Additional Information

Ayurveda Introductory FAQs 2

Summary: Additional basic FAQs on the Ayurvedic Healthcare System, the concepts of Vata, Pitta and Kapha, and the origins of disease

Q. The terms ‘Vata, Pitta and Kapha’ frequently occur in Ayurveda – what do they relate to?

A. In Ayurveda, the major constitutional mind-body types are made up from combinations of the three key Ayuvedic principles or doshas: Vata (V), Pitta (P) and Kapha (K).

Vata is the principle of movement

Pitta is the principle of fire and metabolism

Kapha is the principle of solidity and structure

So every person will fall into one of the following seven categories according to which principles are naturally predominant in the individual’s mind and body. In Ayurveda this inherent natural predominance is called one’s ‘Prakriti’. This natural predominance stays the same throughout one’s whole life. If only a single dosha predominates the person will be described as having an inherent nature of either Vata, Pitta or Kapha:  V or P or K (often referred to as ‘pure Vata’, ‘pure Pitta’, etc.). Often two doshas predominate giving rise to categories PV (or VP); PK (or KP);  VK (or KV). Occasionally all three doshas are at the same level giving rise to the final category of VPK. So we have seven possiblities:

V or P or K

PV (or VP); PK (or KP);  VK (or KV)

VPK

Ayurveda views anything that causes a change in the individual’s inherent natural balance as potentially harmful. Changes that cause imbalance can occur from any of the following factors: emotional, dietary, climatic, environmental, work patterns, stress, physical and emotional trauma, seasonal influences, etc.

From a more theoretical perspective, Ayurveda views the development of disease as being due to the fact that the individual is not fully in tune with the laws of nature. Meditation and yoga help unite the individual with these universal laws.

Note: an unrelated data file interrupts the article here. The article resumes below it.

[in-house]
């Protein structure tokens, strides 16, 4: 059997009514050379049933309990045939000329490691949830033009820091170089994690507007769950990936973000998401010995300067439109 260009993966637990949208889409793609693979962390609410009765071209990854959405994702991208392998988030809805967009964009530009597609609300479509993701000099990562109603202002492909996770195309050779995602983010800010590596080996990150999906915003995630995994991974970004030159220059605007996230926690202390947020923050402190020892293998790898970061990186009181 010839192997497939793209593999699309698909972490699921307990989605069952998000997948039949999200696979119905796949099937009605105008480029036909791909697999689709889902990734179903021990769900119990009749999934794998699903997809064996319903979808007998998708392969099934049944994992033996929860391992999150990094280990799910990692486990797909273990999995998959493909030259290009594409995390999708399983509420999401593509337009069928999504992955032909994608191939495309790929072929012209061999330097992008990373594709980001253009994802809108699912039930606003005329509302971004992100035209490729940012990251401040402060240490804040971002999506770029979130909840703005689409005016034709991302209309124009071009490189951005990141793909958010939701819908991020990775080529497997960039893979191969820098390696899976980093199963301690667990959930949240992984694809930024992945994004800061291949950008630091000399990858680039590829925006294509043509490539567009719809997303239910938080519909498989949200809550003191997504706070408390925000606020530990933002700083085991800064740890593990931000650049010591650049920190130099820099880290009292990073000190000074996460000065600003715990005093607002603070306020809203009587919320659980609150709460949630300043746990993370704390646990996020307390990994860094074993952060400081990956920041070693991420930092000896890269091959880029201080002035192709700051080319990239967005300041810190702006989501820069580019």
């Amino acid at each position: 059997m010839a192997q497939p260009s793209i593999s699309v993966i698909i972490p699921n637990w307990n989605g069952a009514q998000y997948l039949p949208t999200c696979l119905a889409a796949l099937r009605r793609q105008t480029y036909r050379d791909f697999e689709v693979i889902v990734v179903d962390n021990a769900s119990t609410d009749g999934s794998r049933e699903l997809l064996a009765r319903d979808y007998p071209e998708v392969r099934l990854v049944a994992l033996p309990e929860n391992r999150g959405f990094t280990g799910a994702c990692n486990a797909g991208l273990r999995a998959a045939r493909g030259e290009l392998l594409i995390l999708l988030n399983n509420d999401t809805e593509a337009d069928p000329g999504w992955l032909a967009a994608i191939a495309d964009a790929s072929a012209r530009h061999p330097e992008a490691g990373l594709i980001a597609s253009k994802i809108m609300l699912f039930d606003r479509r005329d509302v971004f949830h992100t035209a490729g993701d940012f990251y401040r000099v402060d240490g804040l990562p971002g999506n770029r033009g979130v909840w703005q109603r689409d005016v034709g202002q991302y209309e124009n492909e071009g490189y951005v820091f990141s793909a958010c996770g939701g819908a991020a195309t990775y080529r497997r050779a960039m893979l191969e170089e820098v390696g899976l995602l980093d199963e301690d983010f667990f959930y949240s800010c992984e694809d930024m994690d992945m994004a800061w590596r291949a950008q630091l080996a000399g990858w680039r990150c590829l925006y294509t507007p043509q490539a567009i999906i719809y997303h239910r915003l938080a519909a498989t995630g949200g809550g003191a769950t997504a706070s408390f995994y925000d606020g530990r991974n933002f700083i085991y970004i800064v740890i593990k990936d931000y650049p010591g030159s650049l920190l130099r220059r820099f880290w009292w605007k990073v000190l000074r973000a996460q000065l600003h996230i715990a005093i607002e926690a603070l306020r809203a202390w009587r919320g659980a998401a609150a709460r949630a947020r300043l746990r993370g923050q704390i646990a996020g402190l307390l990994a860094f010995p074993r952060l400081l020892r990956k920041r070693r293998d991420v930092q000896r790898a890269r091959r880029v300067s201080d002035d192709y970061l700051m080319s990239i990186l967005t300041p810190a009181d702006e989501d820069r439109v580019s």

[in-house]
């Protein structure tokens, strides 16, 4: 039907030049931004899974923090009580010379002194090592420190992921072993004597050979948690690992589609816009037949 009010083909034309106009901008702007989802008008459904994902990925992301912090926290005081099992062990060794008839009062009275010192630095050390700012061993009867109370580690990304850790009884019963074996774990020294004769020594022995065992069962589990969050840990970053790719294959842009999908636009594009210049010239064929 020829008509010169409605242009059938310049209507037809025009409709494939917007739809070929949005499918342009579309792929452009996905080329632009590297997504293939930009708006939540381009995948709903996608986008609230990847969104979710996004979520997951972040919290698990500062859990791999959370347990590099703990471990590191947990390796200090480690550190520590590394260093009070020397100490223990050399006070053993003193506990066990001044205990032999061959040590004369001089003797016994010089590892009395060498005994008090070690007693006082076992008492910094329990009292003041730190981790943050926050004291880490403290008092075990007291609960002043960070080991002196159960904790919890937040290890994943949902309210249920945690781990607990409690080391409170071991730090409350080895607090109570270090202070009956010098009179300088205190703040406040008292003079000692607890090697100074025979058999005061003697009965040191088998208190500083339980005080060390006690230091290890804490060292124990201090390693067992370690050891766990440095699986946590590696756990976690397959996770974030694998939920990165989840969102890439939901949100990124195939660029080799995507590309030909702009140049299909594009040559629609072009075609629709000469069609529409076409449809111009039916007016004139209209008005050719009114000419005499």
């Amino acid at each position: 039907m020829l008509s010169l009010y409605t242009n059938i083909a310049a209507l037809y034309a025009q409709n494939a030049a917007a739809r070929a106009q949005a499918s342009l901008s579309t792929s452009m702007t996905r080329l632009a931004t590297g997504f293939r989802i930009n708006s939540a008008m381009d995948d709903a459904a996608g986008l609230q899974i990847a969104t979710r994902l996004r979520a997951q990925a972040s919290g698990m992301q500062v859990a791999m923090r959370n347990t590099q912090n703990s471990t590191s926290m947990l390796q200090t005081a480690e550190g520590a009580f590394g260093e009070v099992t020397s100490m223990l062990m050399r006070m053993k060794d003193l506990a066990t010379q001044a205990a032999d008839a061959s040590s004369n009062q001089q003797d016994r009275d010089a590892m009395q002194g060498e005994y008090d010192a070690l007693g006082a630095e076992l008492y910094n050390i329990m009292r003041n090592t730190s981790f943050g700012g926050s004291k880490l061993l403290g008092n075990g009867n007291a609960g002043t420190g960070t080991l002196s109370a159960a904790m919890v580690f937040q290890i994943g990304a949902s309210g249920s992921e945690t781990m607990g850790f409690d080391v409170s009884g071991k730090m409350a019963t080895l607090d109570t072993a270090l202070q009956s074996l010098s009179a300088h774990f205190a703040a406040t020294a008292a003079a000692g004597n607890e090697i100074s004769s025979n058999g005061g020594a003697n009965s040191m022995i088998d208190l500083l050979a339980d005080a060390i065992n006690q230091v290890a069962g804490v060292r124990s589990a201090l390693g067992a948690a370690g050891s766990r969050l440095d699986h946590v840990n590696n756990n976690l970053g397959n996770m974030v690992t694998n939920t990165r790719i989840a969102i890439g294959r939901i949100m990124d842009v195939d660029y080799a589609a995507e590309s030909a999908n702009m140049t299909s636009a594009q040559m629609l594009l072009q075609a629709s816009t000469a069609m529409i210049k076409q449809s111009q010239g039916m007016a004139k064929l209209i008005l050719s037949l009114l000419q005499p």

Q. What emphasis does Ayurveda place on digestion and elimination?

A. A great deal! This is arguably one of the most important factors in Ayurveda. A weak digestion leads to the build-up of toxins in the system, so Ayurveda has a lot of practical tips on increasing the digestive fire. It is not just food that needs to be digested, but all inputs to our system, including emotional experiences, traumas, etc.

Q. Do I have to be a vegetarian to follow Ayurveda?

A. Certainly not. In fact, I heard a world renowned Ayurvedic Doctor [1] say ‘it is better for a pure Vata type to eat a little white meat rather than blow away’.

Ayurveda acknowledges that it is much more difficult to digest red meat than white meat, however in this case the digestive fire can be increased with spices such as chillies. There are of course, karmic implications involved in eating any form of animal flesh – particularly those of the higher sentient beings.

Q. Does Ayurveda have any surgical techniques associated with it?

A. Ayurveda, as now practised, does not involve any major surgery. However, an ancient Ayurvedic text written several thousand years ago (by a Sage called Sushruta) involved extensive sections on surgical procedures, instruments, etc. Much of this practical knowledge has been lost over the millennia, but this Ayurvedic text has great historical importance in that it was the first ever to give detailed instructions on surgery.